TAPS Asks for Energy Justice in Super Unequal BC
I am back at my desk this week after a trip to the big city across the pond. I found myself there as part of TAPS’ struggle to change years of needless energy poverty for low income BC Hydro ratepayers across this province.
The purpose of my trip was to witness, as a representative of TAPS, the process that BC Hydro goes through to review its rate structures —that is, the way it charges its roughly 1.9 million customers across the province for service. About once every 10 years BC Hydro brings a “Rate Design Application” before the BC Utilities Commission (BCUC), which then determines whether or not to accept their proposal. Unsurprisingly, BC Hydro plans to continue to increase the cost of your monthly bill – increases that would normally have to be approved by the BCUC, but have instead been mandated by the BC government. This process also presents a rare opportunity to try forcing change in the struggle against energy poverty, something increasingly difficult in the lives of low income people in super unequal BC. TAPS’ purpose in being there was to try to affect how the rates go up and for whom.
In this proceeding, TAPS is a part of a coalition of organizations working with people living in poverty, including anti-poverty, tenancy, and seniors’ organizations. We are collectively, and unceremoniously, referred to in shorthand as BC Old Age Pensioners’ Organization (BCOAPO) et al, which is the name of one of the organizations in our coalition. Not the best title for an inspired collective of social justice warriors seeking energy justice, but it serves the day.
We have incredibly gifted and passionate legal counsel in Sarah Khan and Erin Pritchard (former TAPS Advocate), both of the BC Public Interest Advocacy Centre. They are acting with the support and guidance of case manager, past BCUC Commissioner, and faithful TAPS Treasurer Tony Pullman, as well as two expert consultants. There are many other parties that support our combined effort and our thanks goes out to them. Special mention goes to Leigha Worth of MoveUP, for making the case on behalf of the union’s membership to see more affordable rate policies in place for low income families.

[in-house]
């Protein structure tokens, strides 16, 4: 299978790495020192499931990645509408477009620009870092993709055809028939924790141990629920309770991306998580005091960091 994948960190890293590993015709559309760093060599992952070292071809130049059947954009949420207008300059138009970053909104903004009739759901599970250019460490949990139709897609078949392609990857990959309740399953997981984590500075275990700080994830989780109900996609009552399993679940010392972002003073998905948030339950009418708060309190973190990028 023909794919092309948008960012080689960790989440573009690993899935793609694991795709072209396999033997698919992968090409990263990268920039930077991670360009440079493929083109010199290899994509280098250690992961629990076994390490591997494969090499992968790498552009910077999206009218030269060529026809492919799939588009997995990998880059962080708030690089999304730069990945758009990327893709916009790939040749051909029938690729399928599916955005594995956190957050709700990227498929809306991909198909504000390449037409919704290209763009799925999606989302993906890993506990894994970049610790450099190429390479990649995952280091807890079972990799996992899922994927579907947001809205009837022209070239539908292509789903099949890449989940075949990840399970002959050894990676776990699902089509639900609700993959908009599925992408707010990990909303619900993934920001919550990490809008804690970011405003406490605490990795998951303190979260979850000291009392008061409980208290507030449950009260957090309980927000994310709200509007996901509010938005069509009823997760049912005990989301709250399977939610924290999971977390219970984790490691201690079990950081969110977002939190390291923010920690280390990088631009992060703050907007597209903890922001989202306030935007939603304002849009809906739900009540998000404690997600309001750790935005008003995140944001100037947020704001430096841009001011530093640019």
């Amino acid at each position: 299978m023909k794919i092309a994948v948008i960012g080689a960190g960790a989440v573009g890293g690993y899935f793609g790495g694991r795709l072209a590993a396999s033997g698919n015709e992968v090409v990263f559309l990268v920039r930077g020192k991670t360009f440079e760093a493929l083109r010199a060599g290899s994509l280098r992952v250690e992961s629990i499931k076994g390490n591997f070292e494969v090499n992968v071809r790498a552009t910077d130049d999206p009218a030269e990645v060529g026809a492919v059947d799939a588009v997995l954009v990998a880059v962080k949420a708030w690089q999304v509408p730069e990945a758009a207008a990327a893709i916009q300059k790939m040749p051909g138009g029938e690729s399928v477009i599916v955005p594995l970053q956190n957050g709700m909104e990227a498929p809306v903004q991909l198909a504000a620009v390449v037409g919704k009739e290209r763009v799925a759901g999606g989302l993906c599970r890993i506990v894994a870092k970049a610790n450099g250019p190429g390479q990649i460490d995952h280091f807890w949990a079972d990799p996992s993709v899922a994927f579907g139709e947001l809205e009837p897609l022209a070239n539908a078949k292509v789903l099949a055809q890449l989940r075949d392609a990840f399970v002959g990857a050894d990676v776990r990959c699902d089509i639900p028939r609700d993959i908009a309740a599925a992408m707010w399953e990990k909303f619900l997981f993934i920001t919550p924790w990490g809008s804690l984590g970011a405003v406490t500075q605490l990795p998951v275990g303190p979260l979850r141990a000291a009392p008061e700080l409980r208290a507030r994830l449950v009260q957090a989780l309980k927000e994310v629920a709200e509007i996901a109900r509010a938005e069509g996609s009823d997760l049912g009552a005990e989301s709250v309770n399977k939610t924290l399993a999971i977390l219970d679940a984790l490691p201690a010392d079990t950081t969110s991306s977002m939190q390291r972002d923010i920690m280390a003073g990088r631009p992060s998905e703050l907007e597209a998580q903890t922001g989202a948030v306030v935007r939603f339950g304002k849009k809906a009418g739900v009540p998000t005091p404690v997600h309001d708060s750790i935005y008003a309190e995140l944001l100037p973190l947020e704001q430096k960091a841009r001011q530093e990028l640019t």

Our coalition’s requests to the BCUC include the following: introduce a rate discount for people living in poverty, put in place low income customer rules like waiving reconnection fees and security deposits, and allowing flexible repayment plans for bill arrears, set up a crisis intervention fund for customers facing disconnection, and ending hydro disconnections in the coldest months of winter. These programs would be available to all BC Hydro customers falling under a certain income threshold. What we ask for would cost about a single $1 (or half a cup of coffee) per month for BC Hydro rate payers who are not poor. The asks are reasonable, grounded in logic, and well supported by the detailed evidence compiled by the team at BCPIAC.
If you are poor, you know that the never-ending increases to your hydro bill have far outpaced increases to income, and it is becoming increasingly difficult to make ends meet. This is why we are here.
Despite the logic, as I entered the hearing room it immediately felt strange that I was there. This is a room, apart from a few friendlies, apparently filled with people far removed from the realities of poverty. The day I attended started with expert testimony from Seth Klein, Director of the BC Office of the Canadian Centre of Policy Alternatives. He eloquently presented the case: People living in poverty in BC have “negative wiggle room” in their monthly budgets. Energy poverty is real and this is an opportunity to do something about it.
I remain convinced that our requests are based in common sense. A modest but important betterment of the conditions faced by people living in poverty in super unequal BC . The case for our proposals could not be made more clearly.